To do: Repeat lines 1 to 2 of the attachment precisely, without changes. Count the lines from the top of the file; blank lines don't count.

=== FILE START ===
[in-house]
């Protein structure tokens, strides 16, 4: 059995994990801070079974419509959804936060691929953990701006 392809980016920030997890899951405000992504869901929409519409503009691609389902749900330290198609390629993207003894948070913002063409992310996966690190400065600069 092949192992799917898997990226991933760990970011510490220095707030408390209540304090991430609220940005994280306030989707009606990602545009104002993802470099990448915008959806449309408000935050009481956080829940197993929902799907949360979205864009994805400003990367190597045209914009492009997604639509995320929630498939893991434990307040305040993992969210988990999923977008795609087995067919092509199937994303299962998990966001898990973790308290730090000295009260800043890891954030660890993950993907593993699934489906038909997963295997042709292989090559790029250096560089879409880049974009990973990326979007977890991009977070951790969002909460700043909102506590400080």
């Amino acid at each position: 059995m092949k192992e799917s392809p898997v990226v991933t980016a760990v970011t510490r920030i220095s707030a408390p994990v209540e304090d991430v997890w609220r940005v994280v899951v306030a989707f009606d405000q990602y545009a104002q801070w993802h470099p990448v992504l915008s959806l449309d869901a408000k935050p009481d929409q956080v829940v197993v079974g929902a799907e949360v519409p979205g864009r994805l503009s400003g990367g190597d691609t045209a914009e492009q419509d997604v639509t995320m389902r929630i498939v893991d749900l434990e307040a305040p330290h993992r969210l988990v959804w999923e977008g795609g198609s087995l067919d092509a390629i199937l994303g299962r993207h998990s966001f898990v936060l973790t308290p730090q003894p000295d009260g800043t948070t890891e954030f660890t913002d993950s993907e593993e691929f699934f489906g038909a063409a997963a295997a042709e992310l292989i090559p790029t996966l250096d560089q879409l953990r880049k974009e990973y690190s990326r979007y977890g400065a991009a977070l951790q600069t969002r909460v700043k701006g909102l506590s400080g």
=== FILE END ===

[in-house]
């Protein structure tokens, strides 16, 4: 059995994990801070079974419509959804936060691929953990701006 392809980016920030997890899951405000992504869901929409519409503009691609389902749900330290198609390629993207003894948070913002063409992310996966690190400065600069 092949192992799917898997990226991933760990970011510490220095707030408390209540304090991430609220940005994280306030989707009606990602545009104002993802470099990448915008959806449309408000935050009481956080829940197993929902799907949360979205864009994805400003990367190597045209914009492009997604639509995320929630498939893991434990307040305040993992969210988990999923977008795609087995067919092509199937994303299962998990966001898990973790308290730090000295009260800043890891954030660890993950993907593993699934489906038909997963295997042709292989090559790029250096560089879409880049974009990973990326979007977890991009977070951790969002909460700043909102506590400080």